Planning for Alternative Methods of Public CommunicationCommunications During Disater
When planning for disaster, jurisdictions often overlook how they will communicate with citizens and stakeholders in the disaster area when traditional forms of communication are unavailable. Initial communications after a disaster are critical for the health and safety of residents; it’s important to have multiple plans in place for communicating in all scenarios.
The City of Central, La., which has contracted with IBTS to provide municipal services, knows this perhaps better than any locality. After historic flooding swallowed the city in August 2016, local leaders had one working cell phone and one laptop with no server access. The City became isolated, and communication both with community members and external stakeholders was extremely limited and even cutoff for a short period.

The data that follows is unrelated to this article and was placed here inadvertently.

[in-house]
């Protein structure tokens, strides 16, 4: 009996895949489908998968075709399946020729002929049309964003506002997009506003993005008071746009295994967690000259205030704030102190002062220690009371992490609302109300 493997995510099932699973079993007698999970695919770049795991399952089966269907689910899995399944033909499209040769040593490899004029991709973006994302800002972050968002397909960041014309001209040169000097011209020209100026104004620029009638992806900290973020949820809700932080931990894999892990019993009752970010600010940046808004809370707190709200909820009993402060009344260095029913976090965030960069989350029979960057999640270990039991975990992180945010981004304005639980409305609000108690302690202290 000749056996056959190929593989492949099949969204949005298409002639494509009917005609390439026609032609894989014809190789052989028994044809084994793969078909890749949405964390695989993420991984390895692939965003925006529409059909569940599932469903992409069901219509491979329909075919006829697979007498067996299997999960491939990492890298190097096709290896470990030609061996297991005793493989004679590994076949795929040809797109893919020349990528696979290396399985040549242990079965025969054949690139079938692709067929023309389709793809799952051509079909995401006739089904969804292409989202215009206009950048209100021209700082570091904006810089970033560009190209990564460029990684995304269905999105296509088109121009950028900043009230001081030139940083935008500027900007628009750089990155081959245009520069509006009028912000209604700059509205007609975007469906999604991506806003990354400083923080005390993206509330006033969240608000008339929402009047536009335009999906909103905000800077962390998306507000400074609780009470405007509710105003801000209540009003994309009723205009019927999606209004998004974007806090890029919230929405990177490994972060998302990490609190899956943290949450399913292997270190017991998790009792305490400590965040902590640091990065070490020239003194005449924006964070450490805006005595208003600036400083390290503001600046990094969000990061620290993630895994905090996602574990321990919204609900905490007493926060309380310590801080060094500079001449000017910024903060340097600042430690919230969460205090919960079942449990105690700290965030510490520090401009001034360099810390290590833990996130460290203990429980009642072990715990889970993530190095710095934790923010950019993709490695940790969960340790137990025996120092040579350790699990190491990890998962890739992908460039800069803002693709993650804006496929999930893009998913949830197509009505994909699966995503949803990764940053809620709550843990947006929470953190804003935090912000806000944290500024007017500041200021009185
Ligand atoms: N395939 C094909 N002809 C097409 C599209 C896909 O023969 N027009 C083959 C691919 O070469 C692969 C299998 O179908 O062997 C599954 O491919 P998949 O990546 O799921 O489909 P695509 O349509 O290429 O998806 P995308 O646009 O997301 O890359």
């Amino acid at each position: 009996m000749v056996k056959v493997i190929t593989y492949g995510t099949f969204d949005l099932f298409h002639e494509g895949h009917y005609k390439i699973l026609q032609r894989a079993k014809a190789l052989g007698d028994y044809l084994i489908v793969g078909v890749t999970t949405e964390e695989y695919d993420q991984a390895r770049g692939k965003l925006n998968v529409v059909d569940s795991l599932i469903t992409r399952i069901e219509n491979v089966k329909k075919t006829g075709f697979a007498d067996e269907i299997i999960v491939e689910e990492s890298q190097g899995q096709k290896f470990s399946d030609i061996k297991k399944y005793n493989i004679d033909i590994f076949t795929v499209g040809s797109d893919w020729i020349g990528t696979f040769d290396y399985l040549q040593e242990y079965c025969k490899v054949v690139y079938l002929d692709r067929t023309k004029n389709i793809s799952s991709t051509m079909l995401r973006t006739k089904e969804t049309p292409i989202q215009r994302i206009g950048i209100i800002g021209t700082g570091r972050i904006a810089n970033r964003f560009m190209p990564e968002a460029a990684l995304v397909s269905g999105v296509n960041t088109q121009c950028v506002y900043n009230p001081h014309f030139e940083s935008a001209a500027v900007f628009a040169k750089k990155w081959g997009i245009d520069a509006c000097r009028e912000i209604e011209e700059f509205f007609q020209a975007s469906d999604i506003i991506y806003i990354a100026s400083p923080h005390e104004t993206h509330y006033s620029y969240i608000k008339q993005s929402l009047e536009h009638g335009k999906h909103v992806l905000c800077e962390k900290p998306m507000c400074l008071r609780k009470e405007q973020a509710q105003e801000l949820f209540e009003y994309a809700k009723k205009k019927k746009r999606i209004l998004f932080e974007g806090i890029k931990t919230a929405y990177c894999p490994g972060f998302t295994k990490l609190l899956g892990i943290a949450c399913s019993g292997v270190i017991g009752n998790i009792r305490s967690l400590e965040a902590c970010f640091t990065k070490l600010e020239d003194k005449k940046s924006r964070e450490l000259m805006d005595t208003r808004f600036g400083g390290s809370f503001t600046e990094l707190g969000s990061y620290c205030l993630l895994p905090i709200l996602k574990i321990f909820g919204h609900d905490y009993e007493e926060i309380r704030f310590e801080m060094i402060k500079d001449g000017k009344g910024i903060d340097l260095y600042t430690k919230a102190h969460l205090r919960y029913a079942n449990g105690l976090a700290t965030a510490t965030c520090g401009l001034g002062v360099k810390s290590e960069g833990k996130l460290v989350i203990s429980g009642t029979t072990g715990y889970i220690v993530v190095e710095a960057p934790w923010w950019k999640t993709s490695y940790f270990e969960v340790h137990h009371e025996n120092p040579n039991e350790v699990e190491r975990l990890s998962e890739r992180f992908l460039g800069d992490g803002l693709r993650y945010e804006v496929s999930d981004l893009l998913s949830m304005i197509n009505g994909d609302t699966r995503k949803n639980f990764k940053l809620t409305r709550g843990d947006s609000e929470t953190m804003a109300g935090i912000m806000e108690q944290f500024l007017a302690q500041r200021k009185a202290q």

“The most important thing is for communities to understand communications with the community and what that really means without infrastructure,” says IBTS Branch Manager Steve Traina. “We’re not communicating with cell phones and email. . . we’re communicating old style.”
During the Central flooding, IBTS’s office was flooded and their equipment and computers – which had not been unplugged or put on high level – were damaged beyond repair. The IBTS team began operating out of a makeshift office in Central’s City Hall, with one working cell phone and one computer without server access.